Over the past several years, the impact of “the cloud” on traditional ISVs has been made abundantly clear. Blindsided by the runaway growth of hosted technologies which were simply glints in the eyes of the open source community in 2000, virtually all ISVs have scrambled to stay relevant.

At this point, the move from on-premise software delivery to consumption of cloud-hosted options such as SaaS and PaaS appears to have stabilized. IT organizations have sorted out which types of solutions are best hosted off-premise and which to keep in house. And to be fair, enterprise-sized companies—the “bread and butter” of ISVs such as CA Technologies, IBM, BMC, and HP—are still firmly planted in the on-premise hosted versus cloud-hosted world.

At the same time, the move to the cloud is being reflected in the declining revenue numbers of virtually every business-facing ISV in the enterprise management space. I believe this trend will ultimately reverse and that these companies will eventually bounce back—albeit with a very different product mix than was the case “pre-cloud”. However some are more successful than others in making this transition and, based on past trends, Microsoft appears to have had particular difficulty in doing so.

The results of my latest survey supporting upcoming research entitled “APM in the Digital Economy: What’s Hot, What’s Not and What’s On the Horizon?” have just come back (thanks, by the way, to Riverbed, BMC, and Apica for sponsoring). I am currently in the midst of the analysis process, and in many ways the findings do not bode well for Microsoft’s offerings in the server business. Combined with recent announcements from Google which, in my opinion, threaten to erode MSFT’s seemingly irrevocable hold on the desktop software space, it appeared that Microsoft was on a fast track to dwindling relevance. Prior, that is, to today’s acquisition announcement.

The survey numbers are showing that high-growth companies traded in MS Servers for Linux servers eons ago and I believe that trend will continue. Today, the percentage of ultra high growth companies (defined as revenue growth of 75% or more in the prior year) running Linux outweigh those running windows servers by two to one. Heck, twice as many high growth companies are running mainframes as windows servers. While the analysis could go on and on, open systems are eating the rest of the world, and MSFT’s long history of being a closed system is coming back to haunt it.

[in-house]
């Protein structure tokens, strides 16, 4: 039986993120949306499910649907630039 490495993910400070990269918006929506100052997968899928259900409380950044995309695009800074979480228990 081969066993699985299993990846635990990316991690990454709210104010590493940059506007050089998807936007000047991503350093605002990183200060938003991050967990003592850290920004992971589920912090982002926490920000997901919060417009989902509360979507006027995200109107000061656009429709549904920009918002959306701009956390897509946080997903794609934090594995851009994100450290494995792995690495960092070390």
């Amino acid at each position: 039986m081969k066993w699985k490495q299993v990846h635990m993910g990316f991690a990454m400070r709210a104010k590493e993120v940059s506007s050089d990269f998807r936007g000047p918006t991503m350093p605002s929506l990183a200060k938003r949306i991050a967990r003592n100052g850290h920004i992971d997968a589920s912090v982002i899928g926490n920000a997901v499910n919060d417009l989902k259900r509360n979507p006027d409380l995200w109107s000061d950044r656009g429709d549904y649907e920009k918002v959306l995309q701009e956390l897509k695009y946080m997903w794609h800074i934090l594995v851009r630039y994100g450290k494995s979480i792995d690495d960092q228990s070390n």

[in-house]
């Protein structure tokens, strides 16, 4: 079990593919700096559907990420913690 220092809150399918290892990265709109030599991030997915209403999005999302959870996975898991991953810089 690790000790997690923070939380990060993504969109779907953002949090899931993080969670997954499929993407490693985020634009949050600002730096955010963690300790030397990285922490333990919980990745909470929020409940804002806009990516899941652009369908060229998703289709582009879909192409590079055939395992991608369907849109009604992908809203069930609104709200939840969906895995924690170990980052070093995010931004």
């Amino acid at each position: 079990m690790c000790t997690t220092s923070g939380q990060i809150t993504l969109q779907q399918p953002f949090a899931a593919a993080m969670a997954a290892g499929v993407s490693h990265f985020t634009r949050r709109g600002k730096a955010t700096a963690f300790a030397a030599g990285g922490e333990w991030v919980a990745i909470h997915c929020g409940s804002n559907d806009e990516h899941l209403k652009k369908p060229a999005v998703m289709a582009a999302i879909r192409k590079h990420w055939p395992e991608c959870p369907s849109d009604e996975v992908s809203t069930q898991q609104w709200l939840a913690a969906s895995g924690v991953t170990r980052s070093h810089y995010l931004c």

Again to be fair, there are other vendors in this bucket as well. Apple is suffering the same fate versus Android in the phone space, and Larry Ellison referred to cloud computing as “complete gibberish” as recently as 2008. (Oracle’s latest earnings announcement (in March of this year) reported that while Oracle’s cloud earnings were on an upward trend, earnings in on-premise software, services, and hardware declined).

Back to Microsoft, you may also have noticed Google’s recent announcements around merging its chrome OS (which runs on devices) with the chrome browser. There are also rumors to the effect that Google is in the process of merging chrome OS with Android. While I’m not a Google insider and am speaking from my own opinion at this point, I believe that is Google’s ultimate plan. What this could mean is that the thousands of android apps currently running on mobile devices will become available on (Linux-based) Android desktops/laptops as well. This will be an end run around advocates of desktop Linux, but at the same time achieve their ultimate objective—a far cheaper, more open alternative, not only to the desktop windows OS, but also to Microsoft’s almost legendary Windows apps.

The transition will take a while, even after Google makes its move—due to the millions of devices running Windows, Office, and .NET front ends. But I believe that Google (as Android) will ultimately assume leadership in the desktop market, starting primarily with the non-US market and ultimately making significant inroads into North America as well.

Based on these factors, and prior to the LinkedIn acquisition—for more than $27 BILLION, and yes, that’s billion with a “B”—it appeared that Microsoft was on its way to server and desktop oblivion. That still may well be the case. However with Azure and now with LinkedIn, Microsoft has a chance to assume new stature as an agile company sporting a revamped, modernized product lineup. My hope is that Microsoft will now be able to assume the “mantle of innovation” that Apple appears to have relinquished (at least for the time being) and allow LinkedIn to continue to evolve as a brilliant platform reflecting a brilliant idea.

Bottom line: the LinkedIn acquisition was a brash, unexpected, and very smart move on the part of Microsoft that is a far cry from the ill-fated Nokia acquisition (and ensuing phone craziness). Does this signify a new direction under Satya Nadella? Hopefully, this is the case.